New School News

President Dwight A. McBride in The New School's University Center
President Dwight A. McBride in The New School's University Center

President Dwight A. McBride Discusses Building and Sustaining Community as he Begins his Tenure at The New School

Dr. Dwight A. McBride begins his tenure today as the ninth president in the history of The New School. He sat down with New School News to discuss various issues, including why he decided to come to the university and about sustaining community as we navigate through challenging times. 

What about The New School attracted you? 

President McBride: The first thing that attracted me was its incredible and storied past as a place committed to progressive education, issues of social justice, and broad access to education. Those are values that resonate with me, my own life experience, and much of my research and scholarship. In a recent conversation, one of our trustees referred to The New School as “an intellectual play space” and I think that’s probably one of the best things that could be said about an academic community. This one is special in that it brings together research, teaching, and training across the domains of the social sciences, the liberal arts more broadly, the performing arts, and in the broadest sense possible design and design thinking. I believe that’s a unique and powerful chemistry and mixture for creative and intellectual exploration and innovation. And when you consider that all of this takes place in New York City—our unparalleled geographical endowment—this is among the most exciting universities in the nation.

How has past experiences helped prepare you for becoming President of The New School?

President McBride: I suppose the most predictable answer to this question is that I’ve served in a variety of academic leadership positions over the past two decades. I’ve been a Department Chair at two different universities; I have been a Dean at two different universities, and most recently I’ve been a Provost (the chief academic officer) at my last university home. I am also a scholar and a faculty member—identities that remain core to how I understand myself in the world. Taken together, all of these experiences have shaped my thinking about universities, how they work, how they are unique and important in the broad context of sustaining democracy through being engines of creation for an educated citizenry. My belief in the importance and the power of higher education to, quite literally, transform lives is probably the closest thing in my life to a sacredly held belief. I believe in it because as a first-generation college student; as a working-class, black, gay kid who grew up in the rural South; as someone who was born into a world of options limited by my circumstances; education was, quite literally, my salvation. It changed my life. It opened me up to opportunities and options that my circumstances were not designed to even introduce to me. The mentors I have been privileged to have from childhood through graduate school and beyond have also been critical. For me, there is no greater passion or privilege than doing the work of making sure we are providing access to a high-quality education to future generations of students. I believe it’s the combination of my academic leadership experience and my respect for the project of higher education that have most prepared me for becoming President of The New School.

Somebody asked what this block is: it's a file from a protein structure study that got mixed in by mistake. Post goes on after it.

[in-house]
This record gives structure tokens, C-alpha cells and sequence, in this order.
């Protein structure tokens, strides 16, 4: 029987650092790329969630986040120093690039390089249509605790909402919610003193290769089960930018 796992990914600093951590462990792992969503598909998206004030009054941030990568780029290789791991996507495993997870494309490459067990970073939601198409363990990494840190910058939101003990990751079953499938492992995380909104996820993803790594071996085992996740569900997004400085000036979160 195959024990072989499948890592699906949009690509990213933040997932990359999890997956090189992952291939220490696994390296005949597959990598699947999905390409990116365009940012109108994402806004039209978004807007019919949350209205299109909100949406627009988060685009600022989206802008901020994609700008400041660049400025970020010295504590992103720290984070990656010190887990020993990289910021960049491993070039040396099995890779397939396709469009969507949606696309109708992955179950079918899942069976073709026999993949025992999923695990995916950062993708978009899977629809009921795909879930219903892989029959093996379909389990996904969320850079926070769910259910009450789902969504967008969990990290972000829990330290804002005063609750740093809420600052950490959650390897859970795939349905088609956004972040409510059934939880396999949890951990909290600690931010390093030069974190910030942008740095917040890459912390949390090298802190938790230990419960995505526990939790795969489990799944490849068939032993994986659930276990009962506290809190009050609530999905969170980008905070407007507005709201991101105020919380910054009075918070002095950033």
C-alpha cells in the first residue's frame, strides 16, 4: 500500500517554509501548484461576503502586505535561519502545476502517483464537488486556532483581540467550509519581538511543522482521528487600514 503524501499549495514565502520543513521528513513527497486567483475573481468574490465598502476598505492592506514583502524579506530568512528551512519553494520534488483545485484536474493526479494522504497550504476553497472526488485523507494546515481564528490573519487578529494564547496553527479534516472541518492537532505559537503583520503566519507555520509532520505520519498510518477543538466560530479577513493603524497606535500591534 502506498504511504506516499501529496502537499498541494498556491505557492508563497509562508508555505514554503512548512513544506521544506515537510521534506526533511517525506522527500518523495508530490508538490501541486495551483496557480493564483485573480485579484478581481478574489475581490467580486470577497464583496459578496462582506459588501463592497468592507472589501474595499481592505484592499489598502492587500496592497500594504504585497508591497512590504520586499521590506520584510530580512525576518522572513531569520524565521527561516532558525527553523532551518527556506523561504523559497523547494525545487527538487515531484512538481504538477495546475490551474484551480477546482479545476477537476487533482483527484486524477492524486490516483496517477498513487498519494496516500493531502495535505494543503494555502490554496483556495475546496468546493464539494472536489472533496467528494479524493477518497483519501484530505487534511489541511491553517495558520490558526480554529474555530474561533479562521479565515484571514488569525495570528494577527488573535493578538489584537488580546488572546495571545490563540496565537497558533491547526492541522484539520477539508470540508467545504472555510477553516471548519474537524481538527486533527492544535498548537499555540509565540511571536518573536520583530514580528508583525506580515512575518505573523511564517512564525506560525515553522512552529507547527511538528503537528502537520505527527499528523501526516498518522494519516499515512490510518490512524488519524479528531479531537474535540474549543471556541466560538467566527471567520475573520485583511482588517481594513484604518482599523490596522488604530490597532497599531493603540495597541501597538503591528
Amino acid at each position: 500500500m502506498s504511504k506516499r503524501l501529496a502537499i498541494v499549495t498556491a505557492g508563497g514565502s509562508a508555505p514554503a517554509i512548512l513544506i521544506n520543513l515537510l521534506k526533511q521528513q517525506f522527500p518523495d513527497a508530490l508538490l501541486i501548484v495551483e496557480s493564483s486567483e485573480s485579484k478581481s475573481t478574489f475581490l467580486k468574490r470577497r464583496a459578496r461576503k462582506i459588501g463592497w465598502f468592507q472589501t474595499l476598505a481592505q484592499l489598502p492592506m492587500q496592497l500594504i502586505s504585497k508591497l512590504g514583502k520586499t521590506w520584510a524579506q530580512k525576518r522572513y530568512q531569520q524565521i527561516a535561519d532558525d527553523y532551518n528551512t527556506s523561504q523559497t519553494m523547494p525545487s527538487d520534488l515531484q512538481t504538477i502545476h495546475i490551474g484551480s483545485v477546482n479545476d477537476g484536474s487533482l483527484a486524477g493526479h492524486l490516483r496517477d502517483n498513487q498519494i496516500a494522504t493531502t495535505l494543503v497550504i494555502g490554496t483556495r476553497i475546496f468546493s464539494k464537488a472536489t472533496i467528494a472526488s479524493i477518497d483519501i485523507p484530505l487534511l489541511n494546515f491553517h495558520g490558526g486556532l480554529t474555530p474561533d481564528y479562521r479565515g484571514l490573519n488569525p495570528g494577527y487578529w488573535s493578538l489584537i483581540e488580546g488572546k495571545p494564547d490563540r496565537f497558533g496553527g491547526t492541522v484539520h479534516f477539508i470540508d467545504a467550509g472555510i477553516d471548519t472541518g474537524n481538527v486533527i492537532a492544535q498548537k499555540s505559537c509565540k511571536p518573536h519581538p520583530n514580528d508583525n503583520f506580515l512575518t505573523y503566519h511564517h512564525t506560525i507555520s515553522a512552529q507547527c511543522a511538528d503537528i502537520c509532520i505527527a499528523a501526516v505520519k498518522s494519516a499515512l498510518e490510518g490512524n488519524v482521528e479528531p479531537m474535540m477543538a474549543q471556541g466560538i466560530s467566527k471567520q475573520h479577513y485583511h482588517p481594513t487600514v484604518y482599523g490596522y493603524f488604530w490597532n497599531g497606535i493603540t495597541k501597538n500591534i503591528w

What are the ways to build and sustain community when the community is not physically present? 

President McBride: This is a challenging and very timely question. Anyone who knows me and who has worked with me knows that one of the values I think of as primary, especially in a university, is the intentional building and sustaining of a sense of academic community. Gathering and coming together for events, programs, performances, meetings, conversation and dialogue, and even the occasional party are all ways in which we practice community. Community does not happen by us willing it or hoping for it. We have to be intentional about practicing it, coming together to see each other, to hear each other, to teach and learn from each other. That is what makes the kind of education we believe in so powerful. It’s not only what we learn from our instructors and professors (important as that is), but it is also what we learn from our peers. I learn things when I am in community with fellow scholars and faculty colleagues. I learn from students. I learn from my colleagues in academic leadership. I learn from the incredible staff colleagues I am privileged to work with. 

The current crisis has rendered something so fundamental to the sense of community—gathering and face-to-face connection—impossible in this moment. On a personal level, I’m a hugger. I thrive on being present and in community with students, faculty, staff colleagues—especially in smaller groups where you can get to know each other and to hear each other’s stories. So, as you might imagine, making a transition into the presidency of my new university community without being able to engage in person with faculty, students, staff, and alumni in the ways we had planned for during this period has been enormously disappointing for me personally. This is not how I wanted it to be, and it is certainly not what I had planned for during this transition time. I know that many of you are similarly mourning (and I don’t think that’s too dramatic a term in this moment) the loss of what you had planned for this time in your lives. Students are mourning the loss of the sense of community that comes from being together on campus and in campus facilities. (even despite the challenges of the crowded elevators I experienced during some of my visits to the campus leading up to my arrival). They are mourning the projects, internships, graduation celebrations that they have been anticipating for so long, and so much more. We are all experiencing immense personal, professional, and social loss during this time. We need to be patient with each other as we struggle together to do our best to reconstitute our community in virtual spaces until we can safely be together again. In the meantime, we must be proactive in coordinating virtual events with peers and colleagues such as social cocktails, lunch, or even group study sessions. It is important to continue to show compassion and support for others with a simple text, email, or phone call, checking-in on their health, family, or sharing an uplifting sentiment or thought. All of these efforts will nurture the relationships in our community during a time when we need community and support the most.